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SPECIAL ARTICLE

Sand Mining - A Menace Mr. Nandakumar Pawar The National Conference – Hyderabad

I llegal reclamation aided by the political and bureaucratic class have taken away most of the fishing and boat mooring areas. The poorer section of the fishing community which used to make a living by fishing in the creeks and wetland areas are the hardest hit. Over the last two decades the fishing community has watched helplessly the creek which has turned into a toxic sludge disposal route. Hardly any life forms can survive in the creeks due to the high levels of pollution. The only hope is to wait for the high tide to bring in fish from the deep seas. Increasing pollution have dwindled their catch to single digit numbers. At the time when the fish catch dwindled due to pollution and other factors, some of the fishing community members tried their hand at Sand Mining. Manual excavation of sand

began and though it was a reluctant choice, it did not inflict too much loss. The construction boom of the cities began and rich people introduced the mechanised dredgers that came in and all chaos followed. Those with political backing and muscle power took over the creeks and began recklessly removing sand from the beds of the creek. Suction pumps recklessly gobbled up the creek beds and river beds. Though there is a ban on suction pumps, they are still used in many places and this is known to the authority which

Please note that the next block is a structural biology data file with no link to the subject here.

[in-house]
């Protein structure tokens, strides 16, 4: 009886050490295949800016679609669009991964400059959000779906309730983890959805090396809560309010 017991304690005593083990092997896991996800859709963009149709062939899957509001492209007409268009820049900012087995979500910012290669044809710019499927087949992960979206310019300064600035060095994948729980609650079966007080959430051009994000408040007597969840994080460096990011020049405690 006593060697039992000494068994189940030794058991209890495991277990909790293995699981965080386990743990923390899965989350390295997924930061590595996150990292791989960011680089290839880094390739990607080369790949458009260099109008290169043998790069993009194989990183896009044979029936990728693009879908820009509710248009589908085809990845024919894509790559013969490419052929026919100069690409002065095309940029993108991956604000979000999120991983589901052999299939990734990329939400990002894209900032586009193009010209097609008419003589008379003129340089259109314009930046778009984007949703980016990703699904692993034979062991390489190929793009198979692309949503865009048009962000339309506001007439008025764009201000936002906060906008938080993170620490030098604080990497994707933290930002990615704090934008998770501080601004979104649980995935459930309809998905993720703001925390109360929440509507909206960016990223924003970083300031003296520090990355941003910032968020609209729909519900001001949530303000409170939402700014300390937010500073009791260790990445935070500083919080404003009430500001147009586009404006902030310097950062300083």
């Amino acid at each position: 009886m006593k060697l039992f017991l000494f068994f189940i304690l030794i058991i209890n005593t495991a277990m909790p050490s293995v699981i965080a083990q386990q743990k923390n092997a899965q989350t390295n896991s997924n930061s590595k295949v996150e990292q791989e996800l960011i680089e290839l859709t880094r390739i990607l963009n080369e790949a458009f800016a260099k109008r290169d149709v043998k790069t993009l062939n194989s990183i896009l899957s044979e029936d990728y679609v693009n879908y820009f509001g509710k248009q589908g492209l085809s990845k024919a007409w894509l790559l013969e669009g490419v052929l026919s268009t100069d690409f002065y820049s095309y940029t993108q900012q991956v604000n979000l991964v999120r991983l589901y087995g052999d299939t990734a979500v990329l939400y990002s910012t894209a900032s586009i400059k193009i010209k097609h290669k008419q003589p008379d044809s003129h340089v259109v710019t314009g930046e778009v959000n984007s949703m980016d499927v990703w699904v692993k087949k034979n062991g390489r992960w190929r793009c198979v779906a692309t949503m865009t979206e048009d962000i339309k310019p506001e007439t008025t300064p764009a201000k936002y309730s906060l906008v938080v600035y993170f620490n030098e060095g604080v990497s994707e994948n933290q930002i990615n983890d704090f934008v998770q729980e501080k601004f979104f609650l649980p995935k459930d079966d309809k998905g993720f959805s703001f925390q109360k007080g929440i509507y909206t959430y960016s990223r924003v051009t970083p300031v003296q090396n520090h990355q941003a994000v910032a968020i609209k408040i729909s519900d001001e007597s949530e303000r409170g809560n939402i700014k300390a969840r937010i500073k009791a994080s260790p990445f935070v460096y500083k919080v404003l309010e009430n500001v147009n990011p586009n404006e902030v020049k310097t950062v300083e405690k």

chooses to look the other way for obvious reasons. As a result of this the waters of the creek has started to get murkier and deeper and the fish have just vanished from the area. Areas which were traversed by foot and where one stood in the water and cast their nets became so deep that it was impossible to fish even if one used a boat. Thus sand mining became a menace. A boat is not a privilege for all fishermen. The vast majority used to walk in the creeks and wetlands to fish but with the depth of the water steadily increasing, it has now become impossible to fish anymore. The depth has exceeded over 150 ft at places where one used to wade and fish! The sand miners too, chase the boats away from the area and no one is ready to hear the complaints of the fishing community. Even those with boats cannot place their nets in the water since it is too deep and also the sand miners destroy the nets during their operations. The mudflats along the creeks where the community used to fish for crabs are no longer seen. The mudflats have transformed into sand storage depots. Even manual excavation is done on such a large scale that it has started to reach levels of what mechanised dredgers can do. Let me explain how this is done today. A man dives down from a boat to over 50 ft depth and fills the bucket and is pulled up when he tugs the rope. Without the rope he may never be able to surface! Lives of so many divers are at a risk. To battle the physical discomfort, he is given liquor (illicit liquor) so that his senses are numbed! Thus human life and health are at a very high risk level. In fact human casualties are increasing with time. In one year alone at least 10-12 deaths have taken place in Maharashtra. Floating dead bodies of divers engaged in sand mining has become a regular feature in the creek near Thane. As they belong to the poorest of poor sections, no questions are asked fearing the might of the sand mining lobby. Deaths due to this activity are most likely reported as being caused

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